Penn Station’s glowing expansion, the fairly new Moynihan Train Hall, will soon be connected to one of NYC’s best parks, the High Line.
Former Governor Andrew Cuomo made the announcement back in his 2021 State of the State address, saying that it would be part of “the most ambitious redevelopment that New York City has seen in decades” (including other plans for redeveloping the West Side like Penn Station renovations & more).
The High Line extension will cost $50 million, paid for through a public-private partnership including the Empire State Development, the Port Authority of New York and New Jersey, Brookfield Properties Group, and Friends of the High Line.
The new elevated path, called the “Moynihan Connector,” will join the High Line at 30th Street to the Moynihan Train Hall through the new Manhattan West public plaza on 31st Street and Dyer Avenue. New Yorkers will be able to walk from Penn Station to the Meatpacking District by only crossing a singular street!
This will be done through two intersecting bridges: the landscaped Woodlands Bridge that will extend eastward from the existing High Line Spur (parallel to 30th Street) along Dyer Avenue from 10th Avenue to the mid-block between 9th and 10th Avenues, where it will connect to a second Timber Bridge that was installed 25-feet above Dyer Avenue between West 30th and West 31st Streets on Saturday, May 6th. The 128-ton, 600-foot-long connector will be open to the public this summer, effectively linking Midtown to the West Village.
The entire project will end on 9th Avenue directly across from the entrance to the Farley Building and the new Moynihan Train Hall. Ground broke on the Connector in February 2022, and construction ramped up in the past year.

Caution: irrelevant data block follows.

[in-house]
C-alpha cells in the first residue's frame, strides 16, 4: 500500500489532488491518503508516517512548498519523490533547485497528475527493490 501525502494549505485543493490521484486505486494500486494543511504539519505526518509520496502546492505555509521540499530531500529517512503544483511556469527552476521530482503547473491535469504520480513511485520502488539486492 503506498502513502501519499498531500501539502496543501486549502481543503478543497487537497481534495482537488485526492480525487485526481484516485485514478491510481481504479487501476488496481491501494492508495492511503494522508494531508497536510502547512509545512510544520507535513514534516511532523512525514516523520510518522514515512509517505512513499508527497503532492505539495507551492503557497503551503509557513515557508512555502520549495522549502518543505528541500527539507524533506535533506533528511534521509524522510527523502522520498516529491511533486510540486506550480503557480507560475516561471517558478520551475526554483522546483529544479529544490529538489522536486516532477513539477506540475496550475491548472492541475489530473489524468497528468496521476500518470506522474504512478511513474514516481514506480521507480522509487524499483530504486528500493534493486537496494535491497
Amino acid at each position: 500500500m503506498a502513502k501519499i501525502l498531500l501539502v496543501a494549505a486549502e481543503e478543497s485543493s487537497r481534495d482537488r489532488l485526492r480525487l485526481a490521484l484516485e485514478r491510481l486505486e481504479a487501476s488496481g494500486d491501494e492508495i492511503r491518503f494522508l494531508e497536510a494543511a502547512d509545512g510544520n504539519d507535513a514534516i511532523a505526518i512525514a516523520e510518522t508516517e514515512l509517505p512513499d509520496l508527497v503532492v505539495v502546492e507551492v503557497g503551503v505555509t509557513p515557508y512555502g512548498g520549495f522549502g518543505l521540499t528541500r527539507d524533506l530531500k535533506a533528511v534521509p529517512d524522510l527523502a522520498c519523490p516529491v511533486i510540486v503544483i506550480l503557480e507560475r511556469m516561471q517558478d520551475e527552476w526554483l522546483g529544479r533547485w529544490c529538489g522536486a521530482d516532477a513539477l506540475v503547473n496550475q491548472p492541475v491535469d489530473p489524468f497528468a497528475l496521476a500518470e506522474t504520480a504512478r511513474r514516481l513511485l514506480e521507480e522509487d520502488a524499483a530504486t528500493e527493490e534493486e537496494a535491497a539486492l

The green-ified Woodland Bridge will essentially function as a 370-foot-long planter, with custom-shaped precast concrete panels that can hold up to five feet of soil and will become home to flowers, plants and even large-scale trees. The bridge’s walkway will be suspended over the planter soil, with perforations for rainwater, allowing for natural irrigation.
In addition to natural elements, the bridges could also provide more space for the High Line’s famous public art installations.
Extending the High Line will give pedestrians safe, unobstructed access to the far West Side of Manhattan via two bridges that will connect to the 10th Avenue terminus of the High Line, the original press release shares.
“Despite the challenges and difficulties presented by COVID-19, New York continues to get things done – building boldly and ambitiously to leave a lasting legacy for future New Yorkers,” Governor Hochul said.
The High Line’s connection to Moynihan Train Hall and other nearby attractions complements our investments in Midtown West, encourages better pedestrian access and provides New Yorkers with a truly one-of-a-kind experience. New York State remains steadfast in its commitment to building functional infrastructure that improves quality of life, promotes economic growth, and helps secure a greener Empire State.
Still, this is only phase 1 of extensions for the High Line, NYC’s most popular elevated park. Phase 2 promises to extend the northwestern end of the High Line past the Javits Center, and then to cross the West Side Highway and end at Pier 76, which will be redeveloped to becomes its own new public space, part of Hudson River Park.
🕓: Set to open in the summer of 2023
📍: Manhattan West to 9th Avenue and to Moynihan Train Hall